The Ghost Map: The Story of London's Most Terrifying Epidemic - And How It Changed Science, Cities, and the Modern World

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Riverhead Books, 2006 - History - 299 pages
125 Reviews
A National Bestseller, a New York Times Notable Book, and an Entertainment Weekly Best Book of the Year

From Steven Johnson, the dynamic thinker routinely compared to James Gleick, Dava Sobel, and Malcolm Gladwell, The Ghost Map is a riveting page-turner about a real-life historical hero, Dr. John Snow. It's the summer of 1854, and London is just emerging as one of the first modern cities in the world. But lacking the infrastructure -- garbage removal, clean water, sewers -- necessary to support its rapidly expanding population, the city has become the perfect breeding ground for a terrifying disease no one knows how to cure. As the cholera outbreak takes hold, a physician and a local curate are spurred to action-and ultimately solve the most pressing medical riddle of their time.

In a triumph of multidisciplinary thinking, Johnson illuminates the intertwined histories and interconnectedness of the spread of disease, contagion theory, the rise of cities, and the nature of scientific inquiry, offering both a riveting history and a powerful explanation of how it has shaped the world we live in.

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Johnson is a very interesting and far-ranging writer. - Goodreads
Interesting depiction of just how filthy London was. - Goodreads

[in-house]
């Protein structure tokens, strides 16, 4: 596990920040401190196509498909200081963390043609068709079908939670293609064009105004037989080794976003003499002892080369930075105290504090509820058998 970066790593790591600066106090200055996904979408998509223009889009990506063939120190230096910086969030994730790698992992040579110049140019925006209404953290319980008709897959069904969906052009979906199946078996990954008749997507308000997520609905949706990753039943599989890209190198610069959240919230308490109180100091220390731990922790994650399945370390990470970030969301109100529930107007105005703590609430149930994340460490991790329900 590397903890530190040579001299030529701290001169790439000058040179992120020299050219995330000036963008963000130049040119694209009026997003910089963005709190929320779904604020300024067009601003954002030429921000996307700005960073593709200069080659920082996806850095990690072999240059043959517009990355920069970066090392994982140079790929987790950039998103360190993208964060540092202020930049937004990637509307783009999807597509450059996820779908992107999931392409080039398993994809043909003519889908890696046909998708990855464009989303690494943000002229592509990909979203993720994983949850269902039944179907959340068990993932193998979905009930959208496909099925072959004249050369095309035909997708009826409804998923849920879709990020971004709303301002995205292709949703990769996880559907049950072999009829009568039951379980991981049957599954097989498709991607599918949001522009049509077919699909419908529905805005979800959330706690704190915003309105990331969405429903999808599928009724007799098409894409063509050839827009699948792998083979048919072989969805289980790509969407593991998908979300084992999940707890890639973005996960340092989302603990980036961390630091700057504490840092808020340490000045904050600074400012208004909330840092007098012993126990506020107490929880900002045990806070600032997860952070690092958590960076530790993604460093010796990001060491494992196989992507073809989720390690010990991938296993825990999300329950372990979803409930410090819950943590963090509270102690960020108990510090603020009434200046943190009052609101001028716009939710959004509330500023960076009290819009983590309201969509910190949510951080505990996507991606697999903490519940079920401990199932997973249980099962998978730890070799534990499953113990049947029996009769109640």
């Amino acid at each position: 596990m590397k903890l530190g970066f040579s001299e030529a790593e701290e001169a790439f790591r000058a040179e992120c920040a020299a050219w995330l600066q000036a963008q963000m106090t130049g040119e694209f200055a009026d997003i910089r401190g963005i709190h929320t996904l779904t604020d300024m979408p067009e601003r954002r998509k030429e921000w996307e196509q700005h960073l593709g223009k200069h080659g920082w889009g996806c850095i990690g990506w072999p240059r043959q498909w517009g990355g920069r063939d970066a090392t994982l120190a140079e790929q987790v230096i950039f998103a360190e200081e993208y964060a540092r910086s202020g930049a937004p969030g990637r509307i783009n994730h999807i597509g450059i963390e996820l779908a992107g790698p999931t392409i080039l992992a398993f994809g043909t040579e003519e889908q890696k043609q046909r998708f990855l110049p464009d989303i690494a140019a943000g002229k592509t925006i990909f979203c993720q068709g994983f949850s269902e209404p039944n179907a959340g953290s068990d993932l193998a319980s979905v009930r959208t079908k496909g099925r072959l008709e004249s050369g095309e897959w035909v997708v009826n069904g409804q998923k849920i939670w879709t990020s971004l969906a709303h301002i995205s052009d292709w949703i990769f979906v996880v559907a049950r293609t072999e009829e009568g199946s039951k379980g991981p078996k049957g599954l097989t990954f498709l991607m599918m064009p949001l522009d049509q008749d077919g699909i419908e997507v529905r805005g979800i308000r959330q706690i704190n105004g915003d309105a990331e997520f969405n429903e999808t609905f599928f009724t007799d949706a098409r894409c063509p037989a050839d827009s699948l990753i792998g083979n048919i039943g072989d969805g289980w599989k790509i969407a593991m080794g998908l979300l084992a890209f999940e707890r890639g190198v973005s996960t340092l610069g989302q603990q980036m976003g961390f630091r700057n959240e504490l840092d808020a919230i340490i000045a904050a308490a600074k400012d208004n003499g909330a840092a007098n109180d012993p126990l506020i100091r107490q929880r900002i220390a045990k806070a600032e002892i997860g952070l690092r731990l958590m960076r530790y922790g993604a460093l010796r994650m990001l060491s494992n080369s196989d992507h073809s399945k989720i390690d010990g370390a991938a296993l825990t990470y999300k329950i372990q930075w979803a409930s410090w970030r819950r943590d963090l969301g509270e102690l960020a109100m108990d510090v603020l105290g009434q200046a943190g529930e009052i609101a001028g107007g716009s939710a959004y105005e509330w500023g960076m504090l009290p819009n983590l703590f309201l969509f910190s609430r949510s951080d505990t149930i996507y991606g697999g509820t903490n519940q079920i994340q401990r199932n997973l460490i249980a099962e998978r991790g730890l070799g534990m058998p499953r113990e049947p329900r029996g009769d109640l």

I would say it was very good historical writing. - Goodreads

Review: The Ghost Map: The Story of London's Most Terrifying Epidemic - and How It Changed Science, Cities, and the Modern World

User Review  - Goodreads

Who would have thought a book about poop could be so compelling? Read full review

Review: The Ghost Map: The Story of London's Most Terrifying Epidemic - and How It Changed Science, Cities, and the Modern World

User Review  - Goodreads

Great story about the birth of epidemiology, the power of careful observation, the challenges and benefits of humans living in dense cities. Some nice commentary in the epilogue about the future of humanity as it faces biological and nuclear terrorism. Read full review

About the author (2006)

Steven Johnson is an American popular science writer and media theorist. He was born on June 6, 1968, and grew up in Washington, D.C. He completed his undergraduate degree at Brown University, where he studied semiotics, and later went on to receive his graduate degree in English Literature from Columbia University. Johnson writes mainly on "the intersection of science, technology and personal experience." His most recent work, How We Got to Now: Six Innovations That Made the Modern World, was the subject of a six-part series on PBS, which he also hosted. His other works include: Future Perfect: The Case for Progress in a Networked Age; Where Good Ideas Come From: The Natural History of Innovation; The Invention of Air: A Story of Science, Faith, Revolution and the Birth of America; and The Ghost Map: The Story of London's Most Terrifying Epidemic-and How it Changed Science, Cities and the Modern World.

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